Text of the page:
Minnesota Law and Smoking in Lodging

City and County Laws

Is it Discriminatory to Adopt a Smoke-Free Policy?



“What Does Minnesota Law Say Concerning Smoking in Lodging Establishments?”

State law allows management to make their entire establishment smoke-free. The Minnesota Clean Indoor Air Act (MCIAA) prohibits smoking in all common areas of lodging establishments such as restaurants, bars, lobbies, hallways, laundry rooms, meeting rooms, and indoor swimming pool areas.1 For more information about the MCIAA, contact the Minnesota Department of Health: www.health.state.mn.us/freedomtobreathe.

The information below is gathered from Tracking Tobacco Laws published by the Public Health Law Center.

General Rule: Smoking is prohibited in hotel lobbies, common areas, meeting rooms, banquet rooms, registration desks, and indoor swimming pool areas. Minn. Stat. § 144.414, subd. 1; Minn. R. 4620.1300.


  • Smoking is permitted in hotel or motel sleeping rooms rented to one or more guests. Minn. Stat. § 144.4167, subd. 3(2). Lodging operators may leave the decision about whether to smoke in sleeping rooms up to guests; designate nonsmoking and smoking-permitted rooms and assign guest rooms accordingly; or establish a smoke-free policy for an establishment.

    Some local governments have removed this exemption. Beltrami County, for example, prohibits smoking in guest rooms in hotels and motels, rented or leased cabins at resorts, and dormitory rooms. Beltrami County Smoke Free Ordinance No. 38A, sec. 3, subd. 6.
  • Smoking is prohibited in any hotel sleeping room designated by a lodging operator or by a local law as smoke-free. Innkeepers must post signs conspicuously in all smoke-free sleeping rooms stating that smoking is not permitted. Minn. Stat. § 327.742, subds. 1, 3. If management establishes a smoke-free policy for an entire building, it must post this policy at the main entrances.

Enforcement Agency: The Minnesota Department of Health is the lead enforcement agency and may delegate enforcement activities to city or county health departments. Lodging operators who observe violations are responsible for asking people to refrain from smoking in designated nonsmoking areas. Local government enforces restrictions under local ordinances.

Penalties: Violations are petty misdemeanors. The Minnesota Department of Health may issue fines up to $10,000 by administrative penalty order. Anyone convicted of violating the rule against smoking in a nonsmoking room may be required to reimburse the innkeeper for actual costs incurred to restore the room to its previolation condition, including a service charge of $30, and may be subject to a civil penalty up to $100. Minn. Stat. § 327.742, subds. 2, 2a.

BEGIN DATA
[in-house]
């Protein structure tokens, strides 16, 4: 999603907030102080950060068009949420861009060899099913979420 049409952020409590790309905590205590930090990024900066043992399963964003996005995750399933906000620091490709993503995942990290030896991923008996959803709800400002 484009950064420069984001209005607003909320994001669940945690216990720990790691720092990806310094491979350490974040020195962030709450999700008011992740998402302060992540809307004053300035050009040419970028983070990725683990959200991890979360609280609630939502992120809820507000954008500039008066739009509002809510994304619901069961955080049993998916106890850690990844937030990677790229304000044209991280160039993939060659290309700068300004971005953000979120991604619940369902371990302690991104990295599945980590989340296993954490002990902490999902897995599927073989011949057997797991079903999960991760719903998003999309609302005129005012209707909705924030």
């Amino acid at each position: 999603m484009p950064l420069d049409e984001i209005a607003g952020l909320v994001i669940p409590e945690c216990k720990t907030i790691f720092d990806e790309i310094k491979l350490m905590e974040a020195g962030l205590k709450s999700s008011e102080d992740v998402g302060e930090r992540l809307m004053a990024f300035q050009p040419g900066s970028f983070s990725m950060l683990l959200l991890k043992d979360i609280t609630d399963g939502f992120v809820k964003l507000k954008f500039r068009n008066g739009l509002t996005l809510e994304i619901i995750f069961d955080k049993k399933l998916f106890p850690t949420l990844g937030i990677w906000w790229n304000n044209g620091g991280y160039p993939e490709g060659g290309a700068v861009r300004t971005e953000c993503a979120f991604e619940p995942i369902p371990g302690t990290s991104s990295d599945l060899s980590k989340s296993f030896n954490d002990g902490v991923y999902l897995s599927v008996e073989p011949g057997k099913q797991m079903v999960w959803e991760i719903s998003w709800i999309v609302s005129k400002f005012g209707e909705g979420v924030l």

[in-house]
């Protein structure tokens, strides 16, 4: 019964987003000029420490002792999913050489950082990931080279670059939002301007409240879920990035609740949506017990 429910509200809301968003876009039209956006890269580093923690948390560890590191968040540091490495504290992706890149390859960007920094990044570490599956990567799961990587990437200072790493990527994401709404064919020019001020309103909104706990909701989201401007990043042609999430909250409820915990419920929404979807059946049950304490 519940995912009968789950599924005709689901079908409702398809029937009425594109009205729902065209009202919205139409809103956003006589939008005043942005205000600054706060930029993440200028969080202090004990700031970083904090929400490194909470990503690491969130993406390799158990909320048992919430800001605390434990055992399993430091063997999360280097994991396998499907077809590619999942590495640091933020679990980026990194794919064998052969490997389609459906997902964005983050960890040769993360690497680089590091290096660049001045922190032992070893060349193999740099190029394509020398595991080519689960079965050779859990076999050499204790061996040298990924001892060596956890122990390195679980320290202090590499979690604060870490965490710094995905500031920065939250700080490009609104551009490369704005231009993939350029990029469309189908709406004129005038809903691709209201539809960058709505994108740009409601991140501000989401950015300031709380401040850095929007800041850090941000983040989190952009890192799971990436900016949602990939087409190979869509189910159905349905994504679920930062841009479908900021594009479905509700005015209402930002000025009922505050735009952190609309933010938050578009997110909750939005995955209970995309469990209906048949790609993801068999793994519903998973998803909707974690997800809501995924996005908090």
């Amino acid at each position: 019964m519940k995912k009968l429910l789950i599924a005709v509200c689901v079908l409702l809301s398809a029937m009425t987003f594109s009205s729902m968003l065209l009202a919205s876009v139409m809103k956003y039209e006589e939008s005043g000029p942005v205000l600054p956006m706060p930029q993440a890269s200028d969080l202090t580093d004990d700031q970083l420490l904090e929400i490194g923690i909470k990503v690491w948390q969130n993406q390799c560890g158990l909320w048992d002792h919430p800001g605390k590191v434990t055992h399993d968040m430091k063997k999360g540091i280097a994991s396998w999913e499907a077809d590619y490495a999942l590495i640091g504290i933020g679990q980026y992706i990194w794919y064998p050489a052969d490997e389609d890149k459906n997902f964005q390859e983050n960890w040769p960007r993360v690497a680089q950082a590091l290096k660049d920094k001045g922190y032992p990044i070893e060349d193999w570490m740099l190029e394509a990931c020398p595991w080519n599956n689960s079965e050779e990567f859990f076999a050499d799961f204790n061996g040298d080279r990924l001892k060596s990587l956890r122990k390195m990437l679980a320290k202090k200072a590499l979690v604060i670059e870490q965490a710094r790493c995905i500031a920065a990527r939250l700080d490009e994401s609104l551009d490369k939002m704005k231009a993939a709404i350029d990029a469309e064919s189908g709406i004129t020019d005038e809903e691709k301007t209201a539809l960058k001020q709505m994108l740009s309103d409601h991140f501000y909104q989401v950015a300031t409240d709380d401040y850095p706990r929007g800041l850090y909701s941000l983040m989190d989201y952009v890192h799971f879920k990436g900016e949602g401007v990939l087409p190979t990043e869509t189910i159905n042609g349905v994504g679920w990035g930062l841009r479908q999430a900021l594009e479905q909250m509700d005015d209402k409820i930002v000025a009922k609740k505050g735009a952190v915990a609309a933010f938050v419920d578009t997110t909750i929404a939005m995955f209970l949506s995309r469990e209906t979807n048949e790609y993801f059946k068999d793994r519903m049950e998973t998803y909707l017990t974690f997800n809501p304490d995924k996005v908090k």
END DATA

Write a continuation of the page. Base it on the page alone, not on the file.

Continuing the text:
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"Are There Any City or County Laws Regarding Smoking in Lodging Establishments?"

Beltrami County prohibits smoking in guest rooms in hotels and motels, rented or leased cabins at resorts, and dormitory rooms. Beltrami County Smoke Free Ordinance No. 38A, sec. 3, subd. 6.

Major cities in Beltrami County (all lodging establishments in these cities will be smoke free!):

  • Bemidji
  • Blackduck
  • Funkley
  • Kelliher
  • Solway
  • Tenstrike
  • Turtle River
  • Wilton

“Is it Discriminatory to Designate an Entire Building or Property as Smoke-Free?”

No. Smoking is not a protected activity or right. An individual’s status as a smoker is not a protected category or recognized disability.2 A smart decision is to implement a policy based on the activity of smoking and not an individual’s status as a smoker. Write the policy so that a person who smokes can stay at your establishment, but he or she must refrain from smoking in the building or other areas that are included in the policy.

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  1. Minnesota Department of Health website, 2010. http://www.health.mn.us/divs/eh/indoorair/mciaa/ftb/index.html
  2. Graff, Samantha K. “There is No Constitutional Right to Smoke.” Produced by the Tobacco Control Legal Consortium. 2008. www.tclconline.org/resourcesTCLC.html

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